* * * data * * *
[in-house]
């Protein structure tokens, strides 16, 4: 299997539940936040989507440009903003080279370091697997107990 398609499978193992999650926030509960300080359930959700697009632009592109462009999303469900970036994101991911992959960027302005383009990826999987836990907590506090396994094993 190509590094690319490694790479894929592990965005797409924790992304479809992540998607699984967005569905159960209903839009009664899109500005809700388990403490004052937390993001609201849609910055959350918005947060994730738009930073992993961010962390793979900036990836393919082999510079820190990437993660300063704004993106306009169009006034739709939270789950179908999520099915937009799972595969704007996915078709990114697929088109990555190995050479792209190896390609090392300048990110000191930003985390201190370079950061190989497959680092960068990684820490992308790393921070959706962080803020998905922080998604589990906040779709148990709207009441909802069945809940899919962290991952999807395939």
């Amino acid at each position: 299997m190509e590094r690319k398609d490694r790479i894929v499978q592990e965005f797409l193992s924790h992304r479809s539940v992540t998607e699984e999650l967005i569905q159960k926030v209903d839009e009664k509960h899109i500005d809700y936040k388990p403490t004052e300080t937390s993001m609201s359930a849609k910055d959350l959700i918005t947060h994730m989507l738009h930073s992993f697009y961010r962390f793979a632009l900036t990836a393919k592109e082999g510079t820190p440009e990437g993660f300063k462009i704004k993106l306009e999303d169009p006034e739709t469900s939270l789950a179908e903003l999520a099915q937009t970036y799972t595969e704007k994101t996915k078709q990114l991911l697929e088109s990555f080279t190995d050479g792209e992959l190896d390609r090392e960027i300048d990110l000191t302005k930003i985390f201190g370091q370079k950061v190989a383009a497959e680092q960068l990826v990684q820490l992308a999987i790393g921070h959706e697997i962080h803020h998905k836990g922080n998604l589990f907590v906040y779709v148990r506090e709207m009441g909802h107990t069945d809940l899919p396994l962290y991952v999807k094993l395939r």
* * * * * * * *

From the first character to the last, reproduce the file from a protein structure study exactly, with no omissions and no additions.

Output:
[in-house]
């Protein structure tokens, strides 16, 4: 299997539940936040989507440009903003080279370091697997107990 398609499978193992999650926030509960300080359930959700697009632009592109462009999303469900970036994101991911992959960027302005383009990826999987836990907590506090396994094993 190509590094690319490694790479894929592990965005797409924790992304479809992540998607699984967005569905159960209903839009009664899109500005809700388990403490004052937390993001609201849609910055959350918005947060994730738009930073992993961010962390793979900036990836393919082999510079820190990437993660300063704004993106306009169009006034739709939270789950179908999520099915937009799972595969704007996915078709990114697929088109990555190995050479792209190896390609090392300048990110000191930003985390201190370079950061190989497959680092960068990684820490992308790393921070959706962080803020998905922080998604589990906040779709148990709207009441909802069945809940899919962290991952999807395939």
């Amino acid at each position: 299997m190509e590094r690319k398609d490694r790479i894929v499978q592990e965005f797409l193992s924790h992304r479809s539940v992540t998607e699984e999650l967005i569905q159960k926030v209903d839009e009664k509960h899109i500005d809700y936040k388990p403490t004052e300080t937390s993001m609201s359930a849609k910055d959350l959700i918005t947060h994730m989507l738009h930073s992993f697009y961010r962390f793979a632009l900036t990836a393919k592109e082999g510079t820190p440009e990437g993660f300063k462009i704004k993106l306009e999303d169009p006034e739709t469900s939270l789950a179908e903003l999520a099915q937009t970036y799972t595969e704007k994101t996915k078709q990114l991911l697929e088109s990555f080279t190995d050479g792209e992959l190896d390609r090392e960027i300048d990110l000191t302005k930003i985390f201190g370091q370079k950061v190989a383009a497959e680092q960068l990826v990684q820490l992308a999987i790393g921070h959706e697997i962080h803020h998905k836990g922080n998604l589990f907590v906040y779709v148990r506090e709207m009441g909802h107990t069945d809940l899919p396994l962290y991952v999807k094993l395939r």